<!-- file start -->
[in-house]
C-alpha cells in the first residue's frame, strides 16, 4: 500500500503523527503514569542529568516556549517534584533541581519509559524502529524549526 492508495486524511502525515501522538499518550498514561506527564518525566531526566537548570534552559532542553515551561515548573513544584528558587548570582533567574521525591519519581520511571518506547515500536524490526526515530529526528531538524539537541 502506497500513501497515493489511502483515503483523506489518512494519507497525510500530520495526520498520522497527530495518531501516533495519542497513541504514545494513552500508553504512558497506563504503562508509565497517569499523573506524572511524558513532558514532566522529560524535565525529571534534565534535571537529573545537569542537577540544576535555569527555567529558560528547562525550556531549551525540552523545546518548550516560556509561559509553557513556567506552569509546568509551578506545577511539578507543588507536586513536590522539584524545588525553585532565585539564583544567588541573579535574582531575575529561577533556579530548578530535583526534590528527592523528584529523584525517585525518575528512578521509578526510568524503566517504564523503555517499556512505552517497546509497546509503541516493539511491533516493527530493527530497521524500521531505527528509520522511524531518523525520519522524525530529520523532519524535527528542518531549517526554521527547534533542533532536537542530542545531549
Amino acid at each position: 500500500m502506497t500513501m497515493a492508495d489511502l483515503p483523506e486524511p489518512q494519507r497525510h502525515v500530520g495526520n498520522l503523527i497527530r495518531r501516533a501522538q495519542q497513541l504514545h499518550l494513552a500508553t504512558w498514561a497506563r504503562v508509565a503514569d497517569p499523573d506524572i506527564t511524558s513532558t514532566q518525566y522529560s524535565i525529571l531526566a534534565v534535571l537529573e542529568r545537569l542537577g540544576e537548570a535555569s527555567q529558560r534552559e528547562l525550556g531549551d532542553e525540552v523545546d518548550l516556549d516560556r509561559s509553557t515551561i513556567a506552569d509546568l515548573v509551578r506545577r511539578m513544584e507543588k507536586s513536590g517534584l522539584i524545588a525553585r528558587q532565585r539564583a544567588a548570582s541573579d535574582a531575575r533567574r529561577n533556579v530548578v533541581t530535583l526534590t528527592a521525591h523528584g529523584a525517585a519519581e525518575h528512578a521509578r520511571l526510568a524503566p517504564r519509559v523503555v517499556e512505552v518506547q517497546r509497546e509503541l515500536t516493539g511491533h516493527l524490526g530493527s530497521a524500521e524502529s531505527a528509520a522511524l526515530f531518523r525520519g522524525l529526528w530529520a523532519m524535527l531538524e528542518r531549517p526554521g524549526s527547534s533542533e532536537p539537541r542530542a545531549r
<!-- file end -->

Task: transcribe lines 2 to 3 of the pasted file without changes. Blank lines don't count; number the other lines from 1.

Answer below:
C-alpha cells in the first residue's frame, strides 16, 4: 500500500503523527503514569542529568516556549517534584533541581519509559524502529524549526 492508495486524511502525515501522538499518550498514561506527564518525566531526566537548570534552559532542553515551561515548573513544584528558587548570582533567574521525591519519581520511571518506547515500536524490526526515530529526528531538524539537541 502506497500513501497515493489511502483515503483523506489518512494519507497525510500530520495526520498520522497527530495518531501516533495519542497513541504514545494513552500508553504512558497506563504503562508509565497517569499523573506524572511524558513532558514532566522529560524535565525529571534534565534535571537529573545537569542537577540544576535555569527555567529558560528547562525550556531549551525540552523545546518548550516560556509561559509553557513556567506552569509546568509551578506545577511539578507543588507536586513536590522539584524545588525553585532565585539564583544567588541573579535574582531575575529561577533556579530548578530535583526534590528527592523528584529523584525517585525518575528512578521509578526510568524503566517504564523503555517499556512505552517497546509497546509503541516493539511491533516493527530493527530497521524500521531505527528509520522511524531518523525520519522524525530529520523532519524535527528542518531549517526554521527547534533542533532536537542530542545531549
Amino acid at each position: 500500500m502506497t500513501m497515493a492508495d489511502l483515503p483523506e486524511p489518512q494519507r497525510h502525515v500530520g495526520n498520522l503523527i497527530r495518531r501516533a501522538q495519542q497513541l504514545h499518550l494513552a500508553t504512558w498514561a497506563r504503562v508509565a503514569d497517569p499523573d506524572i506527564t511524558s513532558t514532566q518525566y522529560s524535565i525529571l531526566a534534565v534535571l537529573e542529568r545537569l542537577g540544576e537548570a535555569s527555567q529558560r534552559e528547562l525550556g531549551d532542553e525540552v523545546d518548550l516556549d516560556r509561559s509553557t515551561i513556567a506552569d509546568l515548573v509551578r506545577r511539578m513544584e507543588k507536586s513536590g517534584l522539584i524545588a525553585r528558587q532565585r539564583a544567588a548570582s541573579d535574582a531575575r533567574r529561577n533556579v530548578v533541581t530535583l526534590t528527592a521525591h523528584g529523584a525517585a519519581e525518575h528512578a521509578r520511571l526510568a524503566p517504564r519509559v523503555v517499556e512505552v518506547q517497546r509497546e509503541l515500536t516493539g511491533h516493527l524490526g530493527s530497521a524500521e524502529s531505527a528509520a522511524l526515530f531518523r525520519g522524525l529526528w530529520a523532519m524535527l531538524e528542518r531549517p526554521g524549526s527547534s533542533e532536537p539537541r542530542a545531549r